183	 Another main difference between deadline bandwidth management and RT-throttling
184	 is that -deadline tasks have bandwidth on their own (while -rt ones don't!),
185	 and thus we don't need an higher level throttling mechanism to enforce the
186	 desired bandwidth.
188	4.1 System wide settings
189	------------------------
191	 The system wide settings are configured under the /proc virtual file system.
193	 For now the -rt knobs are used for dl admission control and the -deadline
194	 runtime is accounted against the -rt runtime. We realise that this isn't
195	 entirely desirable; however, it is better to have a small interface for now,
196	 and be able to change it easily later. The ideal situation (see 5.) is to run
197	 -rt tasks from a -deadline server; in which case the -rt bandwidth is a direct
198	 subset of dl_bw.
200	 This means that, for a root_domain comprising M CPUs, -deadline tasks
201	 can be created while the sum of their bandwidths stays below:
203	   M * (sched_rt_runtime_us / sched_rt_period_us)
205	 It is also possible to disable this bandwidth management logic, and
206	 be thus free of oversubscribing the system up to any arbitrary level.
207	 This is done by writing -1 in /proc/sys/kernel/sched_rt_runtime_us.
210	4.2 Task interface
211	------------------
213	 Specifying a periodic/sporadic task that executes for a given amount of
214	 runtime at each instance, and that is scheduled according to the urgency of
215	 its own timing constraints needs, in general, a way of declaring:
216	  - a (maximum/typical) instance execution time,
217	  - a minimum interval between consecutive instances,
218	  - a time constraint by which each instance must be completed.
220	 Therefore:
221	  * a new struct sched_attr, containing all the necessary fields is
222	    provided;
223	  * the new scheduling related syscalls that manipulate it, i.e.,
224	    sched_setattr() and sched_getattr() are implemented.
227	4.3 Default behavior
228	---------------------
230	 The default value for SCHED_DEADLINE bandwidth is to have rt_runtime equal to
231	 950000. With rt_period equal to 1000000, by default, it means that -deadline
232	 tasks can use at most 95%, multiplied by the number of CPUs that compose the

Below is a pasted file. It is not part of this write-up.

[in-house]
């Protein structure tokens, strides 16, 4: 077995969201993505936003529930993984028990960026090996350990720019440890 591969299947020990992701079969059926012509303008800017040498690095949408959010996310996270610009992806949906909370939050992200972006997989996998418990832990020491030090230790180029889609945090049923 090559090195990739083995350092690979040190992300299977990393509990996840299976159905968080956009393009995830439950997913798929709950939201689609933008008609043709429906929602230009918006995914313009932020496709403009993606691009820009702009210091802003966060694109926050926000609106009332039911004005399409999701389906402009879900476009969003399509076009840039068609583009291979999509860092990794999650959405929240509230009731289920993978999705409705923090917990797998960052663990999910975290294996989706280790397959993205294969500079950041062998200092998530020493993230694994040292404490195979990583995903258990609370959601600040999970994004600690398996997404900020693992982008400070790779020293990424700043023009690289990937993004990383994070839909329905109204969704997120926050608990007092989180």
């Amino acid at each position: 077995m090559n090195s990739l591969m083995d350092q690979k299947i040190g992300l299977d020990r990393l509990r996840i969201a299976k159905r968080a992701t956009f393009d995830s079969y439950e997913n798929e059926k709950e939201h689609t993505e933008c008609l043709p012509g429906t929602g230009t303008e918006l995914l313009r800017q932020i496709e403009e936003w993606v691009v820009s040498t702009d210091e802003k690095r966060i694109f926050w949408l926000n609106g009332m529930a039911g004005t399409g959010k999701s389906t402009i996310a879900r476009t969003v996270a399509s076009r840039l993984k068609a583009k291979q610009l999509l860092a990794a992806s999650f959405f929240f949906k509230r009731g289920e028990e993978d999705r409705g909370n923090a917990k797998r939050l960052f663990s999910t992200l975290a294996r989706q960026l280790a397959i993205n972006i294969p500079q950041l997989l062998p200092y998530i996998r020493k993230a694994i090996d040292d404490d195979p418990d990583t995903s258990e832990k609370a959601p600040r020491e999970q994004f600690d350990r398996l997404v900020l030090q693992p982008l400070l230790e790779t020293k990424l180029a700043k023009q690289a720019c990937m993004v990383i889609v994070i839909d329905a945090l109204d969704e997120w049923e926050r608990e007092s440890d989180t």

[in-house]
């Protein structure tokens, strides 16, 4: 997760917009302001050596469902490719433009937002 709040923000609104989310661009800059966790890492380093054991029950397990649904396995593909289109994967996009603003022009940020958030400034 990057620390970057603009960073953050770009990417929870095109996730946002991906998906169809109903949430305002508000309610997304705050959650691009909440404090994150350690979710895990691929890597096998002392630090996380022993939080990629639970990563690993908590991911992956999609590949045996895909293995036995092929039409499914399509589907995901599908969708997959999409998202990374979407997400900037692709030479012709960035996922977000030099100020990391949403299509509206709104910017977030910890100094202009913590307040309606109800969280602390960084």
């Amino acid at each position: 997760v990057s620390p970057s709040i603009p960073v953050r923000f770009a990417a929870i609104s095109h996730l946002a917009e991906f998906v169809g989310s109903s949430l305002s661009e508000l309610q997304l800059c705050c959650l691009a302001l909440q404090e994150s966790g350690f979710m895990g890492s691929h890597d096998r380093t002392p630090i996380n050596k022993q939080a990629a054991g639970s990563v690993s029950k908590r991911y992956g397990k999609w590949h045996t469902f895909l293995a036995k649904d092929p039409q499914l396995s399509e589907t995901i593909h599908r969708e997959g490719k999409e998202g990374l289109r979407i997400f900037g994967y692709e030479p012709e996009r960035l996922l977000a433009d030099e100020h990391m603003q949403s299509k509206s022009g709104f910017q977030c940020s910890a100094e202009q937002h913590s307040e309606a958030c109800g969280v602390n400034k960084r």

233	 root_domain, for each root_domain.
235	 A -deadline task cannot fork.
237	5. Tasks CPU affinity
238	=====================
240	 -deadline tasks cannot have an affinity mask smaller that the entire
241	 root_domain they are created on. However, affinities can be specified
242	 through the cpuset facility (Documentation/cgroups/cpusets.txt).
244	5.1 SCHED_DEADLINE and cpusets HOWTO
245	------------------------------------
247	 An example of a simple configuration (pin a -deadline task to CPU0)
248	 follows (rt-app is used to create a -deadline task).
250	 mkdir /dev/cpuset
251	 mount -t cgroup -o cpuset cpuset /dev/cpuset
252	 cd /dev/cpuset
253	 mkdir cpu0
254	 echo 0 > cpu0/cpuset.cpus
255	 echo 0 > cpu0/cpuset.mems
256	 echo 1 > cpuset.cpu_exclusive
257	 echo 0 > cpuset.sched_load_balance
258	 echo 1 > cpu0/cpuset.cpu_exclusive
259	 echo 1 > cpu0/cpuset.mem_exclusive
260	 echo $$ > cpu0/tasks
261	 rt-app -t 100000:10000:d:0 -D5 (it is now actually superfluous to specify
262	 task affinity)
264	6. Future plans
265	===============
267	 Still missing:
269	  - refinements to deadline inheritance, especially regarding the possibility
270	    of retaining bandwidth isolation among non-interacting tasks. This is
271	    being studied from both theoretical and practical points of view, and
272	    hopefully we should be able to produce some demonstrative code soon;
273	  - (c)group based bandwidth management, and maybe scheduling;
274	  - access control for non-root users (and related security concerns to
275	    address), which is the best way to allow unprivileged use of the mechanisms
276	    and how to prevent non-root users "cheat" the system?
278	 As already discussed, we are planning also to merge this work with the EDF
279	 throttling patches [https://lkml.org/lkml/2010/2/23/239] but we still are in
280	 the preliminary phases of the merge and we really seek feedback that would
281	 help us decide on the direction it should take.